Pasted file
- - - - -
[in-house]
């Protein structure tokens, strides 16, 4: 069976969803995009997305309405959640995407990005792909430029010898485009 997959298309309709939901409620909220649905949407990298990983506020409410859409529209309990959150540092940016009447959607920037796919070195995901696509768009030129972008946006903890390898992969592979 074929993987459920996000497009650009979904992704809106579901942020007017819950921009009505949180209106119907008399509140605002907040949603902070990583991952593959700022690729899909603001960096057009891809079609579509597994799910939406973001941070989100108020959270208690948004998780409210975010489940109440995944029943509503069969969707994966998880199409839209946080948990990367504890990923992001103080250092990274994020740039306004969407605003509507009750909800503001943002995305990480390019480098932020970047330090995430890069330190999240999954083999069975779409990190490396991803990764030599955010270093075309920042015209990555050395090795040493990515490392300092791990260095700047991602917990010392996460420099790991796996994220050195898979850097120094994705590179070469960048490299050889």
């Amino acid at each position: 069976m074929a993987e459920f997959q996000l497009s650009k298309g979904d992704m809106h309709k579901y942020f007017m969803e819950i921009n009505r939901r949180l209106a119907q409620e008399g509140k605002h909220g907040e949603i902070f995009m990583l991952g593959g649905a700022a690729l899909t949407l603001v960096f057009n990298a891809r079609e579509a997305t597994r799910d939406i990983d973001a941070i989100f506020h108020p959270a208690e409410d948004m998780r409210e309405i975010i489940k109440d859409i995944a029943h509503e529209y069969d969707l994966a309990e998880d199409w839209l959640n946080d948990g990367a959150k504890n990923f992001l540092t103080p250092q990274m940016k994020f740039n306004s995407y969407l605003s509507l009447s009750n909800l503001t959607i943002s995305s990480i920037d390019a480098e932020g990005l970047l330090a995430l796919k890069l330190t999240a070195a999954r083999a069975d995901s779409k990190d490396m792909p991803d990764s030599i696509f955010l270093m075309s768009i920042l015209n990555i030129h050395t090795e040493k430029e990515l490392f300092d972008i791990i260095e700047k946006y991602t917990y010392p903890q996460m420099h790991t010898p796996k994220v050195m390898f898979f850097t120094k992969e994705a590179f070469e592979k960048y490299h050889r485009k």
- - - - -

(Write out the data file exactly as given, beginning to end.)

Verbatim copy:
[in-house]
């Protein structure tokens, strides 16, 4: 069976969803995009997305309405959640995407990005792909430029010898485009 997959298309309709939901409620909220649905949407990298990983506020409410859409529209309990959150540092940016009447959607920037796919070195995901696509768009030129972008946006903890390898992969592979 074929993987459920996000497009650009979904992704809106579901942020007017819950921009009505949180209106119907008399509140605002907040949603902070990583991952593959700022690729899909603001960096057009891809079609579509597994799910939406973001941070989100108020959270208690948004998780409210975010489940109440995944029943509503069969969707994966998880199409839209946080948990990367504890990923992001103080250092990274994020740039306004969407605003509507009750909800503001943002995305990480390019480098932020970047330090995430890069330190999240999954083999069975779409990190490396991803990764030599955010270093075309920042015209990555050395090795040493990515490392300092791990260095700047991602917990010392996460420099790991796996994220050195898979850097120094994705590179070469960048490299050889």
């Amino acid at each position: 069976m074929a993987e459920f997959q996000l497009s650009k298309g979904d992704m809106h309709k579901y942020f007017m969803e819950i921009n009505r939901r949180l209106a119907q409620e008399g509140k605002h909220g907040e949603i902070f995009m990583l991952g593959g649905a700022a690729l899909t949407l603001v960096f057009n990298a891809r079609e579509a997305t597994r799910d939406i990983d973001a941070i989100f506020h108020p959270a208690e409410d948004m998780r409210e309405i975010i489940k109440d859409i995944a029943h509503e529209y069969d969707l994966a309990e998880d199409w839209l959640n946080d948990g990367a959150k504890n990923f992001l540092t103080p250092q990274m940016k994020f740039n306004s995407y969407l605003s509507l009447s009750n909800l503001t959607i943002s995305s990480i920037d390019a480098e932020g990005l970047l330090a995430l796919k890069l330190t999240a070195a999954r083999a069975d995901s779409k990190d490396m792909p991803d990764s030599i696509f955010l270093m075309s768009i920042l015209n990555i030129h050395t090795e040493k430029e990515l490392f300092d972008i791990i260095e700047k946006y991602t917990y010392p903890q996460m420099h790991t010898p796996k994220v050195m390898f898979f850097t120094k992969e994705a590179f070469e592979k960048y490299h050889r485009k």